Friday, 29 April 2011

Learning for Leaders

As a leader, do you continue to learn?  If so, are you learning 'in context'?

Learning in Context

...learning in context over time is essential.  Let us be precise here  because aspects of this lesson are counterintuitive.  Attempting to recruit and reward good people is helpful to organizational performance, but it is not the main point.  Providing a good deal of training is useful, but that too is a limited strategy.  ...  Learning in the setting where you work, or learning in context, is the learning with the greatest payoff because it is more specific (customized to the situation) and because it is social (involves the group).  Learning in context is developing leadership and improving the organization as you go. Such learning changes the individual and the context simultaneously. ... Opportunities to learn through study groups, action research, and the sharing of experiences in support groups create real supports for principals so that the complicated and difficult problems of instructional leadership can be addressed.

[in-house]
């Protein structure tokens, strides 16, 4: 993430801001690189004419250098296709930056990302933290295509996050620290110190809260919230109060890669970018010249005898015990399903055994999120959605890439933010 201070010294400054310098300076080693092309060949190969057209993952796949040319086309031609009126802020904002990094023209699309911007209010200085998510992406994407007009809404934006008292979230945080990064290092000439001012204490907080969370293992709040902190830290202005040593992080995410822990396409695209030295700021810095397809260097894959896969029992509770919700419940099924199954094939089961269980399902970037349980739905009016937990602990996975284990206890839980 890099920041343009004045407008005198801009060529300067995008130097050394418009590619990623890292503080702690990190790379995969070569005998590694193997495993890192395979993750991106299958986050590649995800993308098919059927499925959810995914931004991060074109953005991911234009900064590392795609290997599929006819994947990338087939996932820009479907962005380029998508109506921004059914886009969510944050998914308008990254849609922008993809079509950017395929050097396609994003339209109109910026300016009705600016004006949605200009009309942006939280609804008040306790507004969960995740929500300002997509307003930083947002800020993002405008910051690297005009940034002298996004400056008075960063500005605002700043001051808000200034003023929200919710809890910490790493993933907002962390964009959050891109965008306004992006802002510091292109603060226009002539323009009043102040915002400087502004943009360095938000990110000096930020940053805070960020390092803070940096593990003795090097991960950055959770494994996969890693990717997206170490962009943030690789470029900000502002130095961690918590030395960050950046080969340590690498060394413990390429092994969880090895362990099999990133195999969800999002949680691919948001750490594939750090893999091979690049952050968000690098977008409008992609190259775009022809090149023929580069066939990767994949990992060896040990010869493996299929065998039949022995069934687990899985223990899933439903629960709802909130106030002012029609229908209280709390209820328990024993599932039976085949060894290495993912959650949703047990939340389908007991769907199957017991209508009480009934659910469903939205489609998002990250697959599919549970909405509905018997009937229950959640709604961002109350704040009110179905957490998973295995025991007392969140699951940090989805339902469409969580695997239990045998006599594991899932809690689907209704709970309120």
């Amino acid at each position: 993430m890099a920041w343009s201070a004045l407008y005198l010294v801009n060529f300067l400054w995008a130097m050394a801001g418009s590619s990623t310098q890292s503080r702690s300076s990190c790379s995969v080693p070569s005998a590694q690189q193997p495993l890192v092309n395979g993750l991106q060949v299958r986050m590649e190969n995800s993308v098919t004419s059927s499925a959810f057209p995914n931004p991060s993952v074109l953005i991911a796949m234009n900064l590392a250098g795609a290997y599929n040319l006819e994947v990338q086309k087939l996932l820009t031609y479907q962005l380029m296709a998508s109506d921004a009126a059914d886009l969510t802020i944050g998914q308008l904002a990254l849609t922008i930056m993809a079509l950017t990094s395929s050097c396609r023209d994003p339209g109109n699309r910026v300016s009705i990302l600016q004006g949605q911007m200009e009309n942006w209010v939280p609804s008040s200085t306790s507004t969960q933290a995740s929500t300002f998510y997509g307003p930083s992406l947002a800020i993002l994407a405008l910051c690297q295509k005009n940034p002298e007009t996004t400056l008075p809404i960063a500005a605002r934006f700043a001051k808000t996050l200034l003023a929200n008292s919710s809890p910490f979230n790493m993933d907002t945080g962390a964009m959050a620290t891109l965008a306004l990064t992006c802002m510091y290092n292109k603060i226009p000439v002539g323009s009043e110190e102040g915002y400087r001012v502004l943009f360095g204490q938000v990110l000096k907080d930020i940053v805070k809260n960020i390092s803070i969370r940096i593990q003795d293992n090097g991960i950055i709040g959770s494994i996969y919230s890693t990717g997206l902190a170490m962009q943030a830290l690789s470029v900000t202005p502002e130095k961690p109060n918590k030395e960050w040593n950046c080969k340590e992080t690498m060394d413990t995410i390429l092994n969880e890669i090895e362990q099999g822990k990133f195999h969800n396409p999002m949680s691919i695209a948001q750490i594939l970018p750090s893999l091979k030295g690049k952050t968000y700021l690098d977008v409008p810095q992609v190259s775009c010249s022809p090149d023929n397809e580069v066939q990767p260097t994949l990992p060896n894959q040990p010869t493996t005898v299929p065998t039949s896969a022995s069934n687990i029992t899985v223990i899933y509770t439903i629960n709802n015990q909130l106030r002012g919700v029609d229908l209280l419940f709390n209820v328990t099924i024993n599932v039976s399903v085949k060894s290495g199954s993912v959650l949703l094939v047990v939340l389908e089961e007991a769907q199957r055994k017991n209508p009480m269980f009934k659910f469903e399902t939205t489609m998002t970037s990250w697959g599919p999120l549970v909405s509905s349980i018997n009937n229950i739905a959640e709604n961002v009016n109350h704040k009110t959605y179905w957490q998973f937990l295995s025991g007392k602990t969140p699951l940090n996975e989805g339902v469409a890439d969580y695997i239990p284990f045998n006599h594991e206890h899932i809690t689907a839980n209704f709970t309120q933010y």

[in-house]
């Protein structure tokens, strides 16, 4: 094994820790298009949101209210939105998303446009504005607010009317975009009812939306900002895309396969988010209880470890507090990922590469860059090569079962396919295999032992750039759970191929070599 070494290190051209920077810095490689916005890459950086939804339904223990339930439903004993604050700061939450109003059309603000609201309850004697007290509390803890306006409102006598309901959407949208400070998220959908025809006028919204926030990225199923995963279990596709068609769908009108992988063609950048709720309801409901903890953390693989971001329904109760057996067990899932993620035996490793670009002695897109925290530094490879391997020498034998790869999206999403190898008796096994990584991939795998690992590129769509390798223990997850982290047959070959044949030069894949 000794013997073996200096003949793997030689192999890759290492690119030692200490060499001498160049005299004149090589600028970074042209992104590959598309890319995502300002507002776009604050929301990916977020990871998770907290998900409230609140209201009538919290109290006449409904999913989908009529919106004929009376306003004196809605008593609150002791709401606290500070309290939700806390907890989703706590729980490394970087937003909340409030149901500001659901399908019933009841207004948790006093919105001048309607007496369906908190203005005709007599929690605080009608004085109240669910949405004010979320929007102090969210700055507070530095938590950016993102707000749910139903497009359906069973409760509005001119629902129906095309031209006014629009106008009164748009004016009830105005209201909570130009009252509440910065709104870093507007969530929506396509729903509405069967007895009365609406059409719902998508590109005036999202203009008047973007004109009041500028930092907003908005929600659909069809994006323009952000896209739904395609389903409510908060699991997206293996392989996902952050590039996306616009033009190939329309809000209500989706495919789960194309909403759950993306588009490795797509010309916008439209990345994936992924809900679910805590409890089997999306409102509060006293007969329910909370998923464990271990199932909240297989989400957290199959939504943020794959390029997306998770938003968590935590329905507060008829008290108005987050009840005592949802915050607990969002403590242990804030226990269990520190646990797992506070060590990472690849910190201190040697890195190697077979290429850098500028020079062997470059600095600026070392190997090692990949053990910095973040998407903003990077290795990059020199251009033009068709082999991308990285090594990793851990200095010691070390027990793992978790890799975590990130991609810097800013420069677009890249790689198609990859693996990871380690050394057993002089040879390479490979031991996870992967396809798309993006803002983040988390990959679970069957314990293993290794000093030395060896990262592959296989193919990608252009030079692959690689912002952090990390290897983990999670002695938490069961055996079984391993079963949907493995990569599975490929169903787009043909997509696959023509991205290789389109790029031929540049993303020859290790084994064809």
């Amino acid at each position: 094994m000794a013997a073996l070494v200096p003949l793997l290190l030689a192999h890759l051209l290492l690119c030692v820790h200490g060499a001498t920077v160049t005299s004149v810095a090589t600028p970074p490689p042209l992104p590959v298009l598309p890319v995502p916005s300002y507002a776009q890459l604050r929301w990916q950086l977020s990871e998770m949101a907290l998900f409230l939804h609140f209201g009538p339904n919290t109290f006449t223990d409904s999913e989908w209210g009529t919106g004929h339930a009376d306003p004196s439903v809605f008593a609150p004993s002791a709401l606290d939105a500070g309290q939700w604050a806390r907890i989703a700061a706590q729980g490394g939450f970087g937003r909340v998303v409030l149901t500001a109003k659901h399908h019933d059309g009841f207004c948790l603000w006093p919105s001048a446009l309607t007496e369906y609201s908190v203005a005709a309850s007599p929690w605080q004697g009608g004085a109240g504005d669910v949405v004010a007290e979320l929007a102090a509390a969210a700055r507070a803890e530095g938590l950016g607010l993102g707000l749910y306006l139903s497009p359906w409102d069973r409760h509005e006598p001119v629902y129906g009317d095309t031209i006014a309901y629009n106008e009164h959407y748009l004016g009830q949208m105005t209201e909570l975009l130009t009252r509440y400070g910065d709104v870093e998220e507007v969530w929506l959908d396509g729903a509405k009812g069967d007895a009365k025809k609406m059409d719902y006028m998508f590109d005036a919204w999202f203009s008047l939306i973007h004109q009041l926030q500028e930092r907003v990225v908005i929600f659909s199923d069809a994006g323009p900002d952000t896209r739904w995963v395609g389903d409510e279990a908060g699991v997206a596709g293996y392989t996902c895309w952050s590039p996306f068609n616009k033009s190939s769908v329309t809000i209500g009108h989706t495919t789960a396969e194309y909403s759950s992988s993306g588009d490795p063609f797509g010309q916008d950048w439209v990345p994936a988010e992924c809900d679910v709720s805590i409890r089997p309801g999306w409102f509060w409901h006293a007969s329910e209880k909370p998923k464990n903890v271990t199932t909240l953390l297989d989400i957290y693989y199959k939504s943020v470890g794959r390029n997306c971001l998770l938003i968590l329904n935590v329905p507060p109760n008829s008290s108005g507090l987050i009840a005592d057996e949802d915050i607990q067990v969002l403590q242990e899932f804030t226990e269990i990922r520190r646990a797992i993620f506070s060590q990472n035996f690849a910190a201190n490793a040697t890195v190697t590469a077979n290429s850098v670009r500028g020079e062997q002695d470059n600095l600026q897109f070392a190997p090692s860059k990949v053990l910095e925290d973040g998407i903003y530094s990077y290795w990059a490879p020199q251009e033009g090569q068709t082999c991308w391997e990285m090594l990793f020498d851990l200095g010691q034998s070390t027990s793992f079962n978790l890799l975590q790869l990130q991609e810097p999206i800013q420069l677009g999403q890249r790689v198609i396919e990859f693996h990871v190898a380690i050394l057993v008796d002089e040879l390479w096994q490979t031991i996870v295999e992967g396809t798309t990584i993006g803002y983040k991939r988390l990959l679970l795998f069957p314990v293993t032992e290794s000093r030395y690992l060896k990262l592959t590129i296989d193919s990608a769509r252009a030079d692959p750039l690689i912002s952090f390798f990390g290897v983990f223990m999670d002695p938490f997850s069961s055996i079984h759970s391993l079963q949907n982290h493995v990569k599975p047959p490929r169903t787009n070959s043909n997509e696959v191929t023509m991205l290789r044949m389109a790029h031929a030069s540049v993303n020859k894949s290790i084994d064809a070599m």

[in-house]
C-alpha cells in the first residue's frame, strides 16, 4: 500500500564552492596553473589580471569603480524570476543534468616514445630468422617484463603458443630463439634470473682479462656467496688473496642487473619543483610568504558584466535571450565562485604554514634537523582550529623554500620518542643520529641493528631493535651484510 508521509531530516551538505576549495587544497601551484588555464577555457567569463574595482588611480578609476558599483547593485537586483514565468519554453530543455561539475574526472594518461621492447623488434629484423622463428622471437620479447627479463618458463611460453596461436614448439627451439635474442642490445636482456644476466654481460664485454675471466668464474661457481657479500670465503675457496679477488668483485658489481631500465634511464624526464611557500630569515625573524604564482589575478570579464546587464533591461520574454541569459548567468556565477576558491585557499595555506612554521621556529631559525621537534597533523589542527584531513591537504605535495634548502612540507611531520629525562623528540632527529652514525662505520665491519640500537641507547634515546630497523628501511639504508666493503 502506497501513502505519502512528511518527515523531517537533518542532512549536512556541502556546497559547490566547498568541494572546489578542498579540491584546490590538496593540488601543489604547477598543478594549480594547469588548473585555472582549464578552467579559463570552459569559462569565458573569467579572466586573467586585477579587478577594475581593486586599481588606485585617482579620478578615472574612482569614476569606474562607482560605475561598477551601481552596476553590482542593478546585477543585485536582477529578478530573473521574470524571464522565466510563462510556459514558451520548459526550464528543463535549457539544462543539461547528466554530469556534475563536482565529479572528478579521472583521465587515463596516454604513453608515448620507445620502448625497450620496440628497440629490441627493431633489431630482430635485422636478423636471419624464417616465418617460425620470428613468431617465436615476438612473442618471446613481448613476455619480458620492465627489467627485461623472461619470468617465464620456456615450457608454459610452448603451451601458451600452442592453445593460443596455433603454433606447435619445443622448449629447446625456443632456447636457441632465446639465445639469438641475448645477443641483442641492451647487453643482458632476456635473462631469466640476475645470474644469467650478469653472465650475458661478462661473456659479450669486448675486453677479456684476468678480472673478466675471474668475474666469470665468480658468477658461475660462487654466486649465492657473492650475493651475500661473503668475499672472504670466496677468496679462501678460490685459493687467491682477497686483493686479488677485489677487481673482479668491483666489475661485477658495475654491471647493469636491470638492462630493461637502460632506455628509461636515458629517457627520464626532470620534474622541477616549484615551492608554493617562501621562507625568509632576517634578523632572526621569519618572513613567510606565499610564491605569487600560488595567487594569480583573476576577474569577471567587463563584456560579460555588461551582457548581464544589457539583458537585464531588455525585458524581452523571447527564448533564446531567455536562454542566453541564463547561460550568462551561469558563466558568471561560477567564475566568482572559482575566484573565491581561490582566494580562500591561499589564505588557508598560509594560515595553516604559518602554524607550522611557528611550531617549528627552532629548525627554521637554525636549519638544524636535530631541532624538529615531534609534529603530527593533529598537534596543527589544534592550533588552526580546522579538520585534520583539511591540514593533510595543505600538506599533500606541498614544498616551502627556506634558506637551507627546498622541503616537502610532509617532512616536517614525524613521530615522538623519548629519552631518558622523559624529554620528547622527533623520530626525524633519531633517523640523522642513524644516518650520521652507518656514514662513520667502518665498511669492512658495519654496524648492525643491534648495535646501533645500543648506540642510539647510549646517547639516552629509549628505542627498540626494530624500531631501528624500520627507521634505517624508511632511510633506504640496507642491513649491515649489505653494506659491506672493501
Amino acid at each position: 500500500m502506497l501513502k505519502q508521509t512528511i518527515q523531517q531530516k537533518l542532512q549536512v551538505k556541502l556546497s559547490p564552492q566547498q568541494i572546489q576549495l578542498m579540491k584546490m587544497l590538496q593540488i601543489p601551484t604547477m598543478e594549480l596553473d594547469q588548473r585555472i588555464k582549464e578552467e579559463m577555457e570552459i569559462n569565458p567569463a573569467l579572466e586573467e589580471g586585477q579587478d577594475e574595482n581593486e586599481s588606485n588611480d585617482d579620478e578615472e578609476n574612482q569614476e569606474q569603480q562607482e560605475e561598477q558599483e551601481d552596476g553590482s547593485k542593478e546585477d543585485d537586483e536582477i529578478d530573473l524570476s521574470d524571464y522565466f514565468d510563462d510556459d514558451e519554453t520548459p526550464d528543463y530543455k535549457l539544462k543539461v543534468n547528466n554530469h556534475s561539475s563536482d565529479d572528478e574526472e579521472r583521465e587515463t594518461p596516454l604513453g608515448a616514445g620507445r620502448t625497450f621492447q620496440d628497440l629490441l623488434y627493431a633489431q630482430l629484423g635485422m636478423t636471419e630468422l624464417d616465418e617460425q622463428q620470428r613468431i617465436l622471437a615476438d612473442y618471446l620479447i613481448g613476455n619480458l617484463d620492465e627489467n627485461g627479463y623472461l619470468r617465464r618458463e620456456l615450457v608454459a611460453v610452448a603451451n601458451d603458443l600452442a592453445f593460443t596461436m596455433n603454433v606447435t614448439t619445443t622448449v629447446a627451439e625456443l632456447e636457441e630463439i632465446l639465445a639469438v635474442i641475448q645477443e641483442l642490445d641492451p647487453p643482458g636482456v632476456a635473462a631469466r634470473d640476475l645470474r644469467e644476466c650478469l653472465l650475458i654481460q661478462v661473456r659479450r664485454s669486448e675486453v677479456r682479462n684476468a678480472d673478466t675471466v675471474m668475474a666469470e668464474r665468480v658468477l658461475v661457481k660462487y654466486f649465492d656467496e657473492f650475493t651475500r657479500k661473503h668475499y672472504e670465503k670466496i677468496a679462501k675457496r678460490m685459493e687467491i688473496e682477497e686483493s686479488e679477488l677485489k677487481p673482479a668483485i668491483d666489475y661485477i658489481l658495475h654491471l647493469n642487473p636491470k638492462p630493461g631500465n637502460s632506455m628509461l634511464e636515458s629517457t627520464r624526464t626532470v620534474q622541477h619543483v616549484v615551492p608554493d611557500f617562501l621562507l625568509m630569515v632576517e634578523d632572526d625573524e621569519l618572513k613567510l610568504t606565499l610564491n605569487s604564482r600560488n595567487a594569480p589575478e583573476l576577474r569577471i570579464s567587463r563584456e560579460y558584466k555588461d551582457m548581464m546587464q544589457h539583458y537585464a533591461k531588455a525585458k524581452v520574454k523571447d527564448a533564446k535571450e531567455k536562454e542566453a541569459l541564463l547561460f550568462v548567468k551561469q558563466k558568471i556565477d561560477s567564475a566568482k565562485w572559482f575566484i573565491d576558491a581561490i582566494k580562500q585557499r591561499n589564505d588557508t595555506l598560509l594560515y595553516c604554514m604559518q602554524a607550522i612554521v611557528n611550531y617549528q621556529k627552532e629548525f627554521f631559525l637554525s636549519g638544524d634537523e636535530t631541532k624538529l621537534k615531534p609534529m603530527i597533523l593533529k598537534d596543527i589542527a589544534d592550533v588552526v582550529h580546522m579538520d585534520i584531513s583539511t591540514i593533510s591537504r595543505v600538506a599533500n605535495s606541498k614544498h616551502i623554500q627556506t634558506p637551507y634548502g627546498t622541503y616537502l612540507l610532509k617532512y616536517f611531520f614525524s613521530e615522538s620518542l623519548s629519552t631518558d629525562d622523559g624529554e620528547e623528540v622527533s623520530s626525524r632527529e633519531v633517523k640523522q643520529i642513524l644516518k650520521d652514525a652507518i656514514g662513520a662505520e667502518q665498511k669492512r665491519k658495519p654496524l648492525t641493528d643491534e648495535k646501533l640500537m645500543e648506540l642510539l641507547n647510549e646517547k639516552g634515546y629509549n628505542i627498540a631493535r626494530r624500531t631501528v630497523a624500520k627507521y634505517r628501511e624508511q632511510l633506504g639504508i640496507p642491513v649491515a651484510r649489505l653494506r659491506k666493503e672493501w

From:  Leading in a Culture of Change by Michael Fullan
Published by: Jossey-Bass


  1. Ilove the idea that both the learner and the context chnage simultaneously. How true and obvious is that! Of course as a person grows in their leadership (both style and philosophy) so will their overall outlook at the way they do things, interact with others, approach problems.

    The trick is to bring others along for the ride. It is not enough to go on a journe by yourslef when there are another 40 people in the building. being able to articulate this "new you" to have others come along is the trick. If your outlook, hence your context, shifts, and their's does not, it could be a recipe for disaster.

  2. Arthur, I think you raise a really good point here. In fact, I think that sometimes this is an issue for leaders. They get opportunities to learn and return to their schools hoping that the staff will adopt the new learning yet the staff didn't take part in it. Therefore, as a leader, as the learning occurs, how do we ensure that we don't leave others out of the picture or expect them to know what we have learned? It makes me think of the value of co-learning so that everyone learns together and/or implements new learning in a shared, co-learning manner.